The plaintiff here would have this court resort to the factors cited in Kucher to prevent application of the statute to bar her recovery.
However, the statute was amended in 1979: "agricultural or forest" was stricken as a modifier of "lands" and the statute was changed to read "any lands whether rural or urban . . ." Laws of 1979, ch. 53, § 1, p. 236. It was this amended statute that was under consideration in McCarver. The McCarver court found no reason to discuss the factors considered in Kucher, because it found the statute unambiguous.4
Bernstein next contends that her son was a "public invitee" and that the act was never intended to apply to landowners who "invite" the public onto their land, as opposed to those who merely "allow" the public to use their land. Assuming, without deciding, that Rudy Nash was a "public invitee" as that term is defined in McKinnon v. Washington Fed. Sav. & Loan Ass'n, 68 Wash. 2d 644, 414 P.2d 773 (1966), his common law status is irrelevant given the unambiguous changes made by the act.5
 The Ninth Circuit Court of Appeals has recognized that in Washington a recreational entrant would be characterized as a "public invitee" at common law, but that the statute was enacted against the background of the common law with the idea of changing the status of recreational entrants.6 Morgan v. United States, 709 F.2d 580, 583 (9th Cir. 1983), quoted with approval in Preston v. Pierce Cy.,
48 Wash. App. 887, 890 n.2, 741 P.2d 71 (1987). Thus, Nash's status under common law principles is irrelevant because both his status as a "recreational user" and the defendant's duty to such users are defined by the statute. Bilbao v. Pacific Power & Light Co., 257 Or. 360, 479 P.2d 226, 227 (1971); Morgan, 709 F.2d at 583.
 Finally, we need not address plaintiff's argument that the changes to the common law brought about by the act and the amendments thereto were not adequately expressed in the title of the enacting legislation, in violation of article 2, section 19 of the Washington State Constitution. Plaintiff failed to raise this issue before the trial court. In civil cases, constitutional issues not presented to or considered by the trial court will not be considered on appeal unless the issue involves the jurisdiction of the court. Robinson v. Peterson, 87 Wash. 2d 665, 675, 555 P.2d 1348 (1976); Department of Labor & Indus. v. Wendt, 47 Wash. App. 427, 431, 735 P.2d 1334, review denied, 108 Wash. 2d 1034 (1987).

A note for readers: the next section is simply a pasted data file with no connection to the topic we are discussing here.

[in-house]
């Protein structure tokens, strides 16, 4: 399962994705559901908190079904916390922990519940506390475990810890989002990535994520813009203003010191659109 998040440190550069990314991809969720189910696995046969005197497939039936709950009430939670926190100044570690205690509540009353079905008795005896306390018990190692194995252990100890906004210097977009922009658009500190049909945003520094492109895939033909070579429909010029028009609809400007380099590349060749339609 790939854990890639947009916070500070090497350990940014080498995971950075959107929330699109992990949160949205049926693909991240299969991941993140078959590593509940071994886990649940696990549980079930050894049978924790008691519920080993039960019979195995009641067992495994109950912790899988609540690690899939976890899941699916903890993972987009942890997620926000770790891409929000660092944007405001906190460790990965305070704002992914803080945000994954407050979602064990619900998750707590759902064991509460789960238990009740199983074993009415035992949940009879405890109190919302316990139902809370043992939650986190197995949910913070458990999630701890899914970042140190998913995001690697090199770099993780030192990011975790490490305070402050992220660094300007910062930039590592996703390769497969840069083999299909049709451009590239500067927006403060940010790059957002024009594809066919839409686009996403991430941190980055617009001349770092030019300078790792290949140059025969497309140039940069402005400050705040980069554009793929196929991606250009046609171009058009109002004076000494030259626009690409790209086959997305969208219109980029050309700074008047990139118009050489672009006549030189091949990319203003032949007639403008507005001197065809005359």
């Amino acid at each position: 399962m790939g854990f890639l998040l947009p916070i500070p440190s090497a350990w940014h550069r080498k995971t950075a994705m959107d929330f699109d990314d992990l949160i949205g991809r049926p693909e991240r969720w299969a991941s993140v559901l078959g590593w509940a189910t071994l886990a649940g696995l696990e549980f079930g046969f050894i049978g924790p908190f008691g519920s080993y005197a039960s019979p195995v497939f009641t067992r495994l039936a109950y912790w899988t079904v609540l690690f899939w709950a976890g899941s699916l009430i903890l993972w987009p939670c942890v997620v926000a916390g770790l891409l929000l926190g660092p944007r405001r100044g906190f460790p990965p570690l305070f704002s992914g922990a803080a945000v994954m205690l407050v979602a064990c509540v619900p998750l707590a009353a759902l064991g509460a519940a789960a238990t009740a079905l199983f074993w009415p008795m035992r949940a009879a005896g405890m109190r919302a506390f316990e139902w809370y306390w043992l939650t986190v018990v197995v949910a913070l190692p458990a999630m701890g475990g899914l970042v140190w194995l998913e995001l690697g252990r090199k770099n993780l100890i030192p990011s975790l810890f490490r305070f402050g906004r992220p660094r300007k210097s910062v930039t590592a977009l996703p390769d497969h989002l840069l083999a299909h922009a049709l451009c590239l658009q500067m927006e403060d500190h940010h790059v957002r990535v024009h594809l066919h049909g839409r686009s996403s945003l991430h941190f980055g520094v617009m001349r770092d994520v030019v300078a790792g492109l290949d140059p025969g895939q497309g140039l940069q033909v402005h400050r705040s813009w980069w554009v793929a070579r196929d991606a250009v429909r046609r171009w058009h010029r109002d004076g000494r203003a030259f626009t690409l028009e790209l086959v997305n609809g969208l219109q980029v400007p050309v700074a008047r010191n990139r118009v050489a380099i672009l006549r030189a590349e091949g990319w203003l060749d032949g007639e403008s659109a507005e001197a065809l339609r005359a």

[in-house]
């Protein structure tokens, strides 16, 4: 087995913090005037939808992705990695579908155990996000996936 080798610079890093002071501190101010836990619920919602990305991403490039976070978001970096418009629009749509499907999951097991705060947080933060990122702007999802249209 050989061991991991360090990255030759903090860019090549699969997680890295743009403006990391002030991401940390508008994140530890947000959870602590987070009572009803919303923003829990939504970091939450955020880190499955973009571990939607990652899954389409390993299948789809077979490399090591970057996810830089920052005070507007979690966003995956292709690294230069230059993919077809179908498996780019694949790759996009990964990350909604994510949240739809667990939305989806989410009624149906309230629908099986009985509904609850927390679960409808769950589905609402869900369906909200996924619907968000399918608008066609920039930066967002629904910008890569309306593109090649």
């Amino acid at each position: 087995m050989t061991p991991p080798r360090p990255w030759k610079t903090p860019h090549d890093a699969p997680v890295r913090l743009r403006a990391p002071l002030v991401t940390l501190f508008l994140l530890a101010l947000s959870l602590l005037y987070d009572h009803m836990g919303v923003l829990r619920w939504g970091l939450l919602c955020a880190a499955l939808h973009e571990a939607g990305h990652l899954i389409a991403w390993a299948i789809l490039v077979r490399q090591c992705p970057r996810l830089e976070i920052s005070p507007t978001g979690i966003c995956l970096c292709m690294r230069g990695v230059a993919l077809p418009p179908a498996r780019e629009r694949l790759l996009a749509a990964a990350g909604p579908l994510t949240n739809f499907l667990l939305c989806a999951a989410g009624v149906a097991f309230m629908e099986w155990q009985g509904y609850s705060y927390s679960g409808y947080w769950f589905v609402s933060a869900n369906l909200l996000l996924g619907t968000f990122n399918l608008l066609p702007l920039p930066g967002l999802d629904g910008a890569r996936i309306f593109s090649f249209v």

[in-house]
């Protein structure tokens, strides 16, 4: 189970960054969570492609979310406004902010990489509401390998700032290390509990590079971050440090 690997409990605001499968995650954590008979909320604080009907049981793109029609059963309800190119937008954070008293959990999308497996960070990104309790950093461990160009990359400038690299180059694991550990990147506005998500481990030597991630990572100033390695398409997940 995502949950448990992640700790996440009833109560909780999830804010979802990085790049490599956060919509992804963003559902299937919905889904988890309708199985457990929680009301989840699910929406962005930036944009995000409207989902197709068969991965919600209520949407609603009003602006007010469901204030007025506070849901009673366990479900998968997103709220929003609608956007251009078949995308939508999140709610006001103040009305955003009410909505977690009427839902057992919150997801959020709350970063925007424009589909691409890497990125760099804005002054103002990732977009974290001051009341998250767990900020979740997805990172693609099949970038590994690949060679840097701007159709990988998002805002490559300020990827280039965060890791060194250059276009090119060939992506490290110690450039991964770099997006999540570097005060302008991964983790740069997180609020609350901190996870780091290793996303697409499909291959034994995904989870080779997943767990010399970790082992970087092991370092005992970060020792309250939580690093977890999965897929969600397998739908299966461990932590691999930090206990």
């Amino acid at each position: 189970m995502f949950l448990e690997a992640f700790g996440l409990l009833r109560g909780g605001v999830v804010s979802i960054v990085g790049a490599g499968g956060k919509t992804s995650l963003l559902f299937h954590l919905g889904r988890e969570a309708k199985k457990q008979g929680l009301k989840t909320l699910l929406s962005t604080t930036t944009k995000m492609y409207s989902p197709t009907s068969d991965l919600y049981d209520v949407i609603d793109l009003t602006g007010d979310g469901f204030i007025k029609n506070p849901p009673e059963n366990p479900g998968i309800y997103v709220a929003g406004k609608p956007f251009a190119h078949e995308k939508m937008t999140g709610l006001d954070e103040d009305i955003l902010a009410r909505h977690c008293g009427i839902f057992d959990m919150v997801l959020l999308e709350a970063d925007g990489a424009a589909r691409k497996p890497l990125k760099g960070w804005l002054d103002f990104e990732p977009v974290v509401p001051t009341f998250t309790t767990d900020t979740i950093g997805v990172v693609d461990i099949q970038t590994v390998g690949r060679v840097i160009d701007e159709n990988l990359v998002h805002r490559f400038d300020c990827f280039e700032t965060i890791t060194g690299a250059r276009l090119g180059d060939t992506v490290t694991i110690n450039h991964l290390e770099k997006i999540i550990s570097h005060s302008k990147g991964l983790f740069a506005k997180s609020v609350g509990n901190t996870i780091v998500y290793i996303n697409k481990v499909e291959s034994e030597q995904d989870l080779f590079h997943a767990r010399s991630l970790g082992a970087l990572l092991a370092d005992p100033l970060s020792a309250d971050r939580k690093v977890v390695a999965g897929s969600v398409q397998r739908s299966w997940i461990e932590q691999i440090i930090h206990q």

Holding that the recreational land use immunity statute applied to the park land, the court affirms the judgment.
1. RCW 4.24.200 states that the purpose of the statute is: "to encourage owners or others in lawful possession and control of land and water areas or channels to make them available to the public for recreational purposes by limiting their liability toward persons entering thereon . . ." . RCW 4.24.210 provides, in relevant part: "Any public or private landowners or others in lawful possession and control of any lands whether rural or urban, or water areas or channels and lands adjacent to such areas or channels, who allow members of the public to use them for the purposes of outdoor recreation, which term includes . . . swimming . . . without charging a fee of any kind therefor, shall not be liable for unintentional injuries to such users: . . . Provided further, That nothing in this section shall prevent the liability of such a landowner or others in lawful possession and control for injuries sustained to users by reason of a known dangerous artificial latent condition for which warning signs have not been conspicuously posted . . ."
2. The plaintiff relies upon this fact to distinguish this case from McCarver v. Manson Park & Rec. Dist., supra. McCarver also involved a wrongful death claim arising from a swimming accident at a public park exclusively maintained for recreational purposes. However, Manson Park was developed after the enactment of the recreational land use immunity act. Thus, plaintiff contends that the issue presented here was not raised in McCarver, because the park in that case could be said to have been developed because of the immunity provided by the act.
3. Those factors are (a) the amount of land owned by the defendant, (b) the susceptibility of the land to adequate policing and removal of dangerous conditions, (c) the arrangement of the land and its improvements, and (d) the relative proximity of the land to a population center. Kucher, 24 Wash. App. at 288 (citing Tijerina v. Cornelius Christian Church, 273 Or. 58, 64, 539 P.2d 634 (1975); Barrett, Good Sports and Bad Lands: The Application of Washington's Recreational Use Statute Limiting Landowner Liability, 53 Wash. L. Rev. 1, 22-25 (1977)).
4. The Kucher court's reliance on the factors cited was necessary only because the court specifically found the word "forest" as used in the statute to be ambiguous. Because the statute is in derogation of common law, the court found it necessary to strictly construe the statute, and resorted to those factors only in an effort to do so.
5. See also Partridge v. Seattle, 49 Wash. App. 211, 212, 741 P.2d 1039 (1987), which rejected the "invitation" versus "allow" distinction, saying that the argument only "reraises the issue addressed in McCarver. . ."
6. In fact, in the first case decided under RCW 4.24.210, Bilbao v. Pacific Power & Light Co., 257 Or. 360, 479 P.2d 226, 227 (1971), the plaintiff urged that the statute was adopted by the Legislature in reaction to the decision of the court in McKinnon v. Washington Fed. Sav. & Loan Ass'n, supra. See also Note, Land Occupier Liability in Washington, 43 Wash. L. Rev. 867, 875 n.59 (1968).